A groundskeeper for the Cincinnati Reds, a card-carrying Mensa member and middle school principal stroll into your inbox. There’s no punchline. Nick Elam is one man and on Aug. 16, 2016, he cold-emailed Jonathon Mugar, a former comedy writer turned founder of The Basketball Tournament (TBT), under a different badge: concerned basketball fan.
Elam loved basketball but loathed intentional fouling at the end of games. “This practice of deliberate fouling was truly a fundamental flaw,” Elam told Yahoo Sports this week. “It’s something we don’t see in any sport, where a team’s only recourse to try to stay in the game was to overtly and deliberately break the rules of the game.”
On March 10, 2007, after watching one too many games get ruined down the stretch, Elam found the culprit right under his nose: the game clock. His proposal? Turn it off in the final three minutes — to prevent leading teams from stalling and disincentivize the defense from intentionally fouling — and create a target score that’s seven points on top of the leading team’s point total.
Elam was looking for TBT, a winner-take-all tournament with a $2 million prize, to be his guinea pig.
For a decade, he pored over tape, envisioned in-game consequences, refined his analytical case and labored over how to frame his pitch as self-evident. Should he accentuate the problem first, or present the solution? He always made clear it was love, not contempt, that drove him to advance the game. Elam had been cold-contacting international, semi-pro and tournament leagues for years. But in the summer of 2016, he tinkered with the medium, switching from plain text to PowerPoint.
“It was a very word-laden presentation,” recalled Elam. Not a whole lot of fancy graphics or anything like that but I was like, ‘Ah, you know, maybe this will make it a little more visually appealing, digestible.’”
In August, he sent out his first batch of pitches. Mugar, confused but intrigued by Elam’s résumé, scanned the email for typos, looking for reasons to dismiss it. Then he opened the 67-page PDF. Its big blue bullet points over the orange background hit him like a gust of wind. Mugar scrutinized the “hybrid duration” format. Could it really be that obvious? He decided it was and, before implementing it in TBT, renamed it “The Elam Ending.” At Sunday’s All-Star Game, the basketball world wondered the same thing and largely came away with the same answer, when a variation of the Elam Ending resulted in the most entertaining half-hour of the regular season.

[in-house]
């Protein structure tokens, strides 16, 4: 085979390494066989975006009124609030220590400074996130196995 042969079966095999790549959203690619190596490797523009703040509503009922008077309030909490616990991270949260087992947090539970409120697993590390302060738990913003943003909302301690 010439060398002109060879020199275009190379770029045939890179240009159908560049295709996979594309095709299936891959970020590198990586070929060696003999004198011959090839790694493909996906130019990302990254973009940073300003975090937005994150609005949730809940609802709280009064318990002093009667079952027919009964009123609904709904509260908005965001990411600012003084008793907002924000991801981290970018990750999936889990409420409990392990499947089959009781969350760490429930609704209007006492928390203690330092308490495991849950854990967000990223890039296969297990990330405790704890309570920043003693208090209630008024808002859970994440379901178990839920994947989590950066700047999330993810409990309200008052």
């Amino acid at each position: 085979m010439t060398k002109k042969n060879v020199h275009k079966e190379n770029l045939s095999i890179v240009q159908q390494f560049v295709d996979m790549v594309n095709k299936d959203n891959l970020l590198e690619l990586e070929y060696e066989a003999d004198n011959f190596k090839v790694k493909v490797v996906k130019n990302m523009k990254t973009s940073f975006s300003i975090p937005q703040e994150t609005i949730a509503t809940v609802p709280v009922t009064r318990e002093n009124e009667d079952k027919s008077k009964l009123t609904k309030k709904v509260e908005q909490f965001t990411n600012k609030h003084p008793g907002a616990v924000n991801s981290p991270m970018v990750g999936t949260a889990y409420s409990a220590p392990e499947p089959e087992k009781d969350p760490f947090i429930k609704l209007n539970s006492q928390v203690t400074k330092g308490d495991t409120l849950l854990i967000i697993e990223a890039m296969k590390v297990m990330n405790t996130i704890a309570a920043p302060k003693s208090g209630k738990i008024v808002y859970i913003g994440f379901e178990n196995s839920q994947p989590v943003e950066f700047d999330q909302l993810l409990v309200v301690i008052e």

“I don’t know if this did the trick or not,” Elam said of the switch to PowerPoint.
“It probably did,” Mugar told Yahoo Sports. “I mean, I enjoy bullets more than prose.” Some solutions are hard. Some are just a matter of changing the format.
The roots of innovation
On Jan. 23, 2020, the outsiders got a hand from their insider. Oklahoma City Thunder star Chris Paul, a TBT fan, pitched NBA commissioner Adam Silver on the Elam Ending. Elam got the news from the NBA, as well as an invitation to Chicago for All-Star Weekend for him and Mugar.
“I don’t consider it a gimmick,” he said. “I consider it an anti-gimmick.” For Elam, the clock is the gimmick, distorting decision-making at the ends of quarters and games. Teams stall. Players slow down and jack up bad shots. They wait before pressing the accelerator. Guards try to set up two-for-ones, even three-for-twos. The clock is something to be manipulated, managed. It’s right there in the name.
The 12th of James Naismith’s 13 original rules for basketball legislates two 15-minute halves. “At the time, I think he was absolutely right to do that. There’s a common characteristic of sports governed by time, whether it’s football, soccer, ice hockey,” Elam said. “[They] have a low scoring rate and they don’t have any other accomplishment that can be used in place of the clock. Basketball was the same way in the early days.” Today’s game is unrecognizable. Dribbling hadn’t been conceived back then, let alone allowed. Rules 9 and 10 involved umpires.
“Basketball is much more aligned now with sports like tennis or volleyball, where points are racked up quickly,” Elam said. “Basketball is the only sport that could have the best of timed and untimed worlds. I hope they take advantage of it.”
Prior to Sunday’s game, the Elam Ending — having a target score to finish a game — was roundly criticized for being too confusing. Byron Spruell, NBA president of league operations, told Yahoo Sports it was all part of the territory. “That's really the environment we choose to be in — the entertainment business, to a large extent. When you try new things, there could be some concern or anxiousness, but you gotta try it. Otherwise, how would you know how it’s gonna play out? Adam [Silver] really pushes us to test innovative ways around the game and continue to evolve.”
The NBA’s roots are in staying unrooted. The All-Star Game, a low-stakes playground for innovation, could guard them against the risk of becoming too big to experiment.
In hindsight, the success of the Elam Ending makes perfect sense. Follow Elam’s logic all the way down the wire, and the late-game clock has done the sport a disservice, cutting the game at its knees right when the stakes are highest. “Nick's primary motivation in creating it was to eliminate the free throws that happen at the end of the game and make more efficient, possession-oriented basketball,” Mugar said. “But the byproduct is what you actually saw on Sunday night, which is to create this very acute, definable moment at the end of a game. Everyone sees the target score in sight. All the players see it. They feel it and the fans feel it, too.” Defenders have to defend. Buzzer-beaters get eliminated, but there’s always a game-winning shot. “It's a really hard experience to try to describe,” said Mugar, who watched 134 Elam Endings before Sunday. “When you're in the arena, you finally get it for the first time.” It took 129 years, but we finally caught a glimpse of raw, unfiltered professional basketball, free of the stifling clock, stripped down to a hoop and a ball and a score.